Three Kings

Somewhere in the middle of the Iraqi Desert, four American soldiers have taken leave from the Gulf War in a quest to find Saddam Hussein’s private stash of stolen Kuwait gold. Their plan seems foolproof. A quick in and out and they can give up their day jobs after the war.

three kingsNothing is as easy as it seems in director David O. Russell’s “Three Kings,” an anti-war film that ranks with the best of them. Shot by Newton Thomas Sigel on a bleached-out, grainy film stock that gives the film a realistic, documentary feel, “Three Kings” emerges as an polished gem that shines bright.

Like Robert Altman’s “M*A*S*H,” Russell’s film mixes black comedy with gritty, realistic war scenes. This unusual blend of comedy and carnage constantly catches you by surprise, creating a visceral experience that is hard to beat. One moment you are laughing, the next you are gripping your seat cushion for comfort.

It is always a pleasure to watch talented filmmakers mature. Since his audacious debut with “Spanking the Monkey,” David O. Russell has proven himself a master of finding humor in the most unexpected places. His edgy style works because his characters are so well drawn and executed you’re willing to follow them anywhere.

At its most preposterous, Russell’s “Flirting with Disaster” remained a raucous romp because the director and cast were capable of grounding the material. Most people would walk out of a film detailing the summer relationship between a son and his mother, yet “Spanking the Monkey” was so powerful and awkwardly funny you couldn’t leave your seat.

Even with those credentials, nothing in Russell’s resume could prepare us for “Three Kings.” Russell turns an epic tale of fortune seekers into something more personal. Working from his tight, literate script (based on a story by John Ridley), Russell delivers a character study that doubles as an action film.

There’s plenty of action in “Three Kings,” but there is also a great story about four GI’s who go for the gold and wind up becoming unwitting heroes. George Clooney, Mark Wahlberg, Ice Cube and Spike Jonze play the soldiers who stumble across a treasure map in the most unusual place. Once they confirm that the gold is there for the taking, they set out on a quick morning mission to steal it.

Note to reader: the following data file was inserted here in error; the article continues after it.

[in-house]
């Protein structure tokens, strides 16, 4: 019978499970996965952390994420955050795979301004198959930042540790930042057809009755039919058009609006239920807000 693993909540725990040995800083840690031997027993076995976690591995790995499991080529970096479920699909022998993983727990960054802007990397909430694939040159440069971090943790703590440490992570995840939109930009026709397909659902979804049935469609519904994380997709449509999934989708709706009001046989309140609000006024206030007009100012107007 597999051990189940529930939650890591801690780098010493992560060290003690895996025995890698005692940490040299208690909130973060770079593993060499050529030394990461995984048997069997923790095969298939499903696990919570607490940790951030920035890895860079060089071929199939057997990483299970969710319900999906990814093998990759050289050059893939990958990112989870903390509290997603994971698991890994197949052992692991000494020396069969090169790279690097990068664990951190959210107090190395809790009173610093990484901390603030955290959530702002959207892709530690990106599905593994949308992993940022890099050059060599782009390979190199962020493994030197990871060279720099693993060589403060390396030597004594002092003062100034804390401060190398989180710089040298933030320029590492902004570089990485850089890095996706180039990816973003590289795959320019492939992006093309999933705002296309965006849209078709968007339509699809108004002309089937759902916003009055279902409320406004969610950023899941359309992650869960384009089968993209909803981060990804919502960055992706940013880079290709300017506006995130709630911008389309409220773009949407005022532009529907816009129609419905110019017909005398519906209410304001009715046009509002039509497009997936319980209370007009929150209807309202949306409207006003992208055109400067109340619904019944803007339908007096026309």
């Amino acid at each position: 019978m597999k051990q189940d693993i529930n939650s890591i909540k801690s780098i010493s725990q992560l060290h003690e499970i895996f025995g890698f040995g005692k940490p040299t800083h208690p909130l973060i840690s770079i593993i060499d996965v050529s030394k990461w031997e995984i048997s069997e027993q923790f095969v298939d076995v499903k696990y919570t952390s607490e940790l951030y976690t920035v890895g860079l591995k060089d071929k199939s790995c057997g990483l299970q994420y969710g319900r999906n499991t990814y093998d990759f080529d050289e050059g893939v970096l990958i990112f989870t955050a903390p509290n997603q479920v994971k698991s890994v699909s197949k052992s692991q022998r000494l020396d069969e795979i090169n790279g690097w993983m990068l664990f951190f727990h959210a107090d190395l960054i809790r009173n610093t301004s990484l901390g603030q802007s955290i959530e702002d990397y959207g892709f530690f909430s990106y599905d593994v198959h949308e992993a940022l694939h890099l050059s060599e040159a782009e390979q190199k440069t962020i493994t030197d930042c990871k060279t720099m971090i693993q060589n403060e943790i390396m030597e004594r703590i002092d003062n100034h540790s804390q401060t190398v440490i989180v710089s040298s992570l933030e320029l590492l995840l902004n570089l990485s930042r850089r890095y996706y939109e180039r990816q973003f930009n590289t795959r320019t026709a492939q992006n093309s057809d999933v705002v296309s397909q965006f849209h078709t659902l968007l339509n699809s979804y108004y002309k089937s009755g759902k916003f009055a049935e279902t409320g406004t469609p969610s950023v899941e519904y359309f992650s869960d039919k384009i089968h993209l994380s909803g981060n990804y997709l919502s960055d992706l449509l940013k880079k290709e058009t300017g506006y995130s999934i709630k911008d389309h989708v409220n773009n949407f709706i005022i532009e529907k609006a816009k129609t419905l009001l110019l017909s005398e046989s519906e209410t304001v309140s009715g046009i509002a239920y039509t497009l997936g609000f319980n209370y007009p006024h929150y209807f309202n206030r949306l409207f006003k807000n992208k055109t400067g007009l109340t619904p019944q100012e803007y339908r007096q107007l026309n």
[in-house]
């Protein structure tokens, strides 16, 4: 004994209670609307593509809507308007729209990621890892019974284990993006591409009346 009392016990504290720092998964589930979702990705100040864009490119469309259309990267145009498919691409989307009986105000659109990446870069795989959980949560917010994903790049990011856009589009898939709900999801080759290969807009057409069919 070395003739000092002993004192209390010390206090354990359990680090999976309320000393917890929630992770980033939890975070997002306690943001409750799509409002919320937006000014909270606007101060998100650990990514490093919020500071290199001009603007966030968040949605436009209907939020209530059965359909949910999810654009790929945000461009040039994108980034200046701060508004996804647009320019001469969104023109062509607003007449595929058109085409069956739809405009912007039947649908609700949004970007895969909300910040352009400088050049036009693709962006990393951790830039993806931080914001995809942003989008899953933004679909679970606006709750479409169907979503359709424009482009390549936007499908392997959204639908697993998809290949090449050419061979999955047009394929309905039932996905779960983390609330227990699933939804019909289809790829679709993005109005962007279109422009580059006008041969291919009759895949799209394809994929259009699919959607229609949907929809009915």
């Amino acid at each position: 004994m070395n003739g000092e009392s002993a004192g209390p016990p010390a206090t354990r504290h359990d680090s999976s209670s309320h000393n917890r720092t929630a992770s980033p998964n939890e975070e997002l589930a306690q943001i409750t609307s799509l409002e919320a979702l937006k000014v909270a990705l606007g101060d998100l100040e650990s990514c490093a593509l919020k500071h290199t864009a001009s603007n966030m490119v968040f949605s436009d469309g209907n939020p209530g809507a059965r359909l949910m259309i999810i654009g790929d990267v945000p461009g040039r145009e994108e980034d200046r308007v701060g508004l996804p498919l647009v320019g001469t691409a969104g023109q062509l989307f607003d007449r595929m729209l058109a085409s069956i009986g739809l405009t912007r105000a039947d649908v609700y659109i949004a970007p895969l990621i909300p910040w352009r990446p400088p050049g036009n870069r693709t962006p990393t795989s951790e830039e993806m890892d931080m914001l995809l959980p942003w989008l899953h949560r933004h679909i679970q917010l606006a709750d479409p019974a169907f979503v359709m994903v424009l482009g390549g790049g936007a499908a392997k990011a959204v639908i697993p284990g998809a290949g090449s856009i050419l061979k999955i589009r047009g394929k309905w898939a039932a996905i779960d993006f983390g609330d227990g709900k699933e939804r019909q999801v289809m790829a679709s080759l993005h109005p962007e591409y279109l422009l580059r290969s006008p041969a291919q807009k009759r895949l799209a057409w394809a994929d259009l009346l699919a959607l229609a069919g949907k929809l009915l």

Their quest to become war time millionaires is sidelined when they decide to help a group of Iraqi refugees safely reach the border. What started off as a mission for money becomes a mission of mercy, with both the GI’s and refugees caught between Iraq and a hard place.

As a screenwriter, Russell uses the mission to address America’s involvement in the Gulf War. He doesn’t stand on a soapbox, but he does give Arab characters a voice seldom heard in mainstream films. How refreshing to experience an American film that treats all characters with equal respect.

“Three Kings” reminded me of a modern version of “Kelly’s Heroes,” director Brian G. Hutton’s starry 1970 war caper. In that film a group of American soldiers (including Clint Eastwood and Donald Sutherland) attempt to steal Nazi treasures during the war.

The tone of the two film is distinctly different. “Kelly’s Heroes” was more of a romp, and even though “Three Kings” has some lighthearted moments, the emphasis is on human emotion. Some scenes are painful to watch (a refugee is shot to death in front of her little daughter), while others are just plain gripping.

Russell bathes the film with grainy images that actually enhance the film’s tone. The filmmaker also utilizes camera tricks that in less talented hands would look showy. In Russell’s hands, these moments become part of the landscape.

Clooney has finally found a role that fits him like a glove. There isn’t a false note in his performance. Like a fine wine, Mark Wahlberg just gets better with time. There is an honesty in his role as a new father who will do whatever it takes to make it back home.

Ice Cube also amazes me. At first I thought his foray into film was just a gimmick, yet the rapper has proven time and again how vital he can be in front of a camera. His performance in “Three Kings” is accomplished.

All great war films require interesting background players, and “Three Kings” is no exception. Spike Jonze lends excellent support as the fourth member of Clooney’s team, while Nora Dunn delivers a brassy performance as a cable news correspondent looking for a story.

The film benefits from Carter Burwell’s exciting music and Robert K. Lambert’s tricky editing.

In only his third time at bat, director Russell hits a home run. “Three Kings” could have easily been just another mindless action film. Under Russell’s smart direction, it becomes something much more. With characters you can root for and a story that is both engaging and honest, “Three Kings” goes for the gold and comes out a winner.



George Clooney, Mark Wahlberg, Ice Cube, Spike Jonze, Nora Dunn, Jamie Kennedy, Mykelti Williamson, Cliff Curtis in a film directed by David O. Russell. Rated R. 116 Minutes.


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